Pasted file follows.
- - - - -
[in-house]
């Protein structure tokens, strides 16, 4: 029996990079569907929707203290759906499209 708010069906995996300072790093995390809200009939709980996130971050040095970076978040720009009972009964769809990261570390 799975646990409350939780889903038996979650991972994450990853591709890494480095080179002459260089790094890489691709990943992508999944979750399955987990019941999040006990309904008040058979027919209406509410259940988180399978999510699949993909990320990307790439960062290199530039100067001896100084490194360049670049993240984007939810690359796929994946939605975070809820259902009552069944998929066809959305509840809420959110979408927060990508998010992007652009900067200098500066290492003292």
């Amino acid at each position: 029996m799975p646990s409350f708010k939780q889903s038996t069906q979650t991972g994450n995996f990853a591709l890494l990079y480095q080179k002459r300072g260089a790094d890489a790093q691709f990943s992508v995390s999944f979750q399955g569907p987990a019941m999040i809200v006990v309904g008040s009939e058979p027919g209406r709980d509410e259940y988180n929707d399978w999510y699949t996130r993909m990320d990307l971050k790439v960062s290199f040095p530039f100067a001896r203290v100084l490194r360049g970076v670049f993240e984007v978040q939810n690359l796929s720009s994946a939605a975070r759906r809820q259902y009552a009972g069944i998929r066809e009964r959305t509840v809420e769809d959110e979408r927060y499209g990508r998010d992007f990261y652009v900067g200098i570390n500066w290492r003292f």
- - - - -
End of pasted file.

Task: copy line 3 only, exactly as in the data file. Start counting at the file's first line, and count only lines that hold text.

């Amino acid at each position: 029996m799975p646990s409350f708010k939780q889903s038996t069906q979650t991972g994450n995996f990853a591709l890494l990079y480095q080179k002459r300072g260089a790094d890489a790093q691709f990943s992508v995390s999944f979750q399955g569907p987990a019941m999040i809200v006990v309904g008040s009939e058979p027919g209406r709980d509410e259940y988180n929707d399978w999510y699949t996130r993909m990320d990307l971050k790439v960062s290199f040095p530039f100067a001896r203290v100084l490194r360049g970076v670049f993240e984007v978040q939810n690359l796929s720009s994946a939605a975070r759906r809820q259902y009552a009972g069944i998929r066809e009964r959305t509840v809420e769809d959110e979408r927060y499209g990508r998010d992007f990261y652009v900067g200098i570390n500066w290492r003292f």